The Nicest Kids in Town: American Bandstand, Rock 'n' Roll, and the Struggle for Civil Rights in 1950s Philadelphia

The Nicest Kids in Town: American Bandstand, Rock 'n' Roll, and the Struggle for Civil Rights in 1950s Philadelphia

The Nicest Kids in Town: American Bandstand, Rock 'n' Roll, and the Struggle for Civil Rights in 1950s Philadelphia

The Nicest Kids in Town: American Bandstand, Rock 'n' Roll, and the Struggle for Civil Rights in 1950s Philadelphia

Synopsis

American Bandstand, one of the most popular television shows ever, broadcast from Philadelphia in the late fifties, a time when that city had become a battleground for civil rights. Counter to host Dick Clark's claims that he integrated American Bandstand, this book reveals how the first national television program directed at teens discriminated against black youth during its early years and how black teens and civil rights advocates protested this discrimination. Matthew F. Delmont brings together major themes in American history--civil rights, rock and roll, television, and the emergence of a youth culture--as he tells how white families around American Bandstand's studio mobilized to maintain all-white neighborhoods and how local school officials reinforced segregation long after Brown vs. Board of Education. The Nicest Kids in Town powerfully illustrates how national issues and history have their roots in local situations, and how nostalgic representations of the past, like the musical film Hairspray, based on the American Bandstand era, can work as impediments to progress in the present.

Excerpt

In August 1957, teenagers across the country started watching teenagers in Philadelphia dance on television. Thanks to American Bandstand, the first national daily television program directed at teenagers, Philadelphia emerged as the epicenter of the national youth culture. The show broadcast nationally from Philadelphia every afternoon from 1957 to early1964 and featured performances by the biggest names in rock and roll. In addition to these musicians, the local Philadelphia teenagers who danced on the show became stars. For the millions of young people across the country who watched the program every day on television, these Philadelphia youth helped to shape the image of what teenagers looked like.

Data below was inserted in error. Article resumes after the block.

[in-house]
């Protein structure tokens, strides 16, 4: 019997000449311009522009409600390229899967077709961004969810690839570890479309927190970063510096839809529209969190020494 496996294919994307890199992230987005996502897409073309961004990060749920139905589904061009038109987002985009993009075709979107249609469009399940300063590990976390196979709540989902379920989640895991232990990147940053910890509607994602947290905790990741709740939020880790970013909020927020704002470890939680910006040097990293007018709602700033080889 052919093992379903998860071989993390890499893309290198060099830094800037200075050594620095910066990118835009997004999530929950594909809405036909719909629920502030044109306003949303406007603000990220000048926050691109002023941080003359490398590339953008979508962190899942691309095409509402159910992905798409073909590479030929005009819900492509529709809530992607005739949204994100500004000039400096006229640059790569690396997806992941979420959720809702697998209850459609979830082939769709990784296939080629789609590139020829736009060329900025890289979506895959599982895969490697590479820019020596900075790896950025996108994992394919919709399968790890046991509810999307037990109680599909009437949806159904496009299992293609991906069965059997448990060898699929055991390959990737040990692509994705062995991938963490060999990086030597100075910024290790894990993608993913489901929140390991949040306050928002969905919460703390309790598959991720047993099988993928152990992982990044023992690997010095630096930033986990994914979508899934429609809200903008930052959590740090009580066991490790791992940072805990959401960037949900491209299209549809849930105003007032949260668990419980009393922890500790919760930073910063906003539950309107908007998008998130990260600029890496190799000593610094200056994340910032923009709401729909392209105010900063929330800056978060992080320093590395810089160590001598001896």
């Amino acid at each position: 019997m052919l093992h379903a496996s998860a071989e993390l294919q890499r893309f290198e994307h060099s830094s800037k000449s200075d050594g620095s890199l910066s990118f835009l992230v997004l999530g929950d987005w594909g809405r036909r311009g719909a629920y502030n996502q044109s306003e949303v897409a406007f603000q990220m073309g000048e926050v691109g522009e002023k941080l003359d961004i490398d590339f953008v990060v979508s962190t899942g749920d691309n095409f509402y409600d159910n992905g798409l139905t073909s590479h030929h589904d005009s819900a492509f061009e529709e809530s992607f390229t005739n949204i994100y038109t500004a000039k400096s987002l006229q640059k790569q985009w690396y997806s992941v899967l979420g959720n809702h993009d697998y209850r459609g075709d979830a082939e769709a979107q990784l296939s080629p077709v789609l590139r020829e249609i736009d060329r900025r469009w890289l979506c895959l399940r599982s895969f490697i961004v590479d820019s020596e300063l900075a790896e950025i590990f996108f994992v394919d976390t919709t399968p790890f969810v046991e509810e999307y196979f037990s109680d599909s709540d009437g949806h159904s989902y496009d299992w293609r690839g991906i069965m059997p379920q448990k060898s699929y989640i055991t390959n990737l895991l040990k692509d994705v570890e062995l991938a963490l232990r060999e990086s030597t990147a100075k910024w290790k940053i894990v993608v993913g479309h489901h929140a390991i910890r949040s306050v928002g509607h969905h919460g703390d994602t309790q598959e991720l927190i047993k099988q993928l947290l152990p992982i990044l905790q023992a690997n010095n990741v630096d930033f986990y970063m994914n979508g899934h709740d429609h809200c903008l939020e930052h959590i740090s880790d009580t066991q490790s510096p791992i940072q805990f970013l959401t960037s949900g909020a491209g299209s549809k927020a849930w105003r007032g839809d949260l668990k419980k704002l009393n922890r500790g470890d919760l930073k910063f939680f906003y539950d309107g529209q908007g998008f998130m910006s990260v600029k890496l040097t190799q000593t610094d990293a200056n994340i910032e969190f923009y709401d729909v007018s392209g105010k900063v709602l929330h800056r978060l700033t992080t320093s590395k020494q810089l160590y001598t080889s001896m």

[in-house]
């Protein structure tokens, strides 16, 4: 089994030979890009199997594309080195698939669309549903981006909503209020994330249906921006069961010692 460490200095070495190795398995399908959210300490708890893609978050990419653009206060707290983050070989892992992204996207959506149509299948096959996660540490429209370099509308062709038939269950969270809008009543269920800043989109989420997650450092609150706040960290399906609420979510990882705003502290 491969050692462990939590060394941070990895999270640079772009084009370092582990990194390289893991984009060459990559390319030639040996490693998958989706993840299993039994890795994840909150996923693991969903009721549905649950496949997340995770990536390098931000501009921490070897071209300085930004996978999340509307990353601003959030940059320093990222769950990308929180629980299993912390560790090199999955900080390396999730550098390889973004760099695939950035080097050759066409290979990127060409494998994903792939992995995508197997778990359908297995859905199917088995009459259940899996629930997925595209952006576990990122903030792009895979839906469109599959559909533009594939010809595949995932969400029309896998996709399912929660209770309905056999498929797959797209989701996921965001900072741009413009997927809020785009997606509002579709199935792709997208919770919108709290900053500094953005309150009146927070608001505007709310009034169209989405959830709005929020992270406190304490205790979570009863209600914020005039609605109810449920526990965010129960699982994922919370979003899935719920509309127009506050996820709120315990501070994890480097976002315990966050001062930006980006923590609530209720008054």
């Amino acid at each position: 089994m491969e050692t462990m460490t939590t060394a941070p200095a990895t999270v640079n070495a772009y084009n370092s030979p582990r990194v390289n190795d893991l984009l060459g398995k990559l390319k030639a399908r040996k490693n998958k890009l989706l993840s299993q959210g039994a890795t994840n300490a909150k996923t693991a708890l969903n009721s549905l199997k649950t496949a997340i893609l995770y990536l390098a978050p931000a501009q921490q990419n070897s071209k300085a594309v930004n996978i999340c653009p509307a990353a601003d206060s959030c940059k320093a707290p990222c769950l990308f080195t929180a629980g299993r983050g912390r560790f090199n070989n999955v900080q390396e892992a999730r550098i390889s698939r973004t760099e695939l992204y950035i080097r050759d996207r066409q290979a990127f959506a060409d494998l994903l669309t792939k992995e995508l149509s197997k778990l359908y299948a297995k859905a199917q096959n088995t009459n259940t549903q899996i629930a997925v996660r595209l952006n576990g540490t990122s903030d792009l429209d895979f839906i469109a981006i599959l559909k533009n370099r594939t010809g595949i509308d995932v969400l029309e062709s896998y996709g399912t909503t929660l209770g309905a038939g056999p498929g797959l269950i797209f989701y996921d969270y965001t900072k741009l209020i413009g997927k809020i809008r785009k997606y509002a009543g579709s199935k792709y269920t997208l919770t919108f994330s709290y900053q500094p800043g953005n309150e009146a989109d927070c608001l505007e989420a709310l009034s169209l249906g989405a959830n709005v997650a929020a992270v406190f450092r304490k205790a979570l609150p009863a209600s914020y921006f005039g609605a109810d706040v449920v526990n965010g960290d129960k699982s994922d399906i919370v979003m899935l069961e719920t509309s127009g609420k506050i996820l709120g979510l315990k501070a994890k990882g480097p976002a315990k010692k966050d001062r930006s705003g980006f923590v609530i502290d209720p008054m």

More than fifty years after the show first broadcast, American Bandstand’s representations of youth culture remain closely linked both to the show’s legacy and to larger questions about popular culture, race, segregation, and civil rights. Billboard magazine journalist Fred Bronson, for example, argues that American Bandstand was a “force for social good.” Bronson bases this claim on Dick Clark’s memory that he integrated the show’s studio audience when he became the host in 1957. “I don’t think of myself as a hero or civil rights activist for integrating the show,” Clark contends, “it was simply the right thing to do.” In the context of local and national mobilization in favor of segregation, underscored by widespread antiblack racism, integrating American Bandstand would have been a bold move and a powerful symbol. Broadcasting daily evidence of Philadelphia’s vibrant interracial teenage culture . . .

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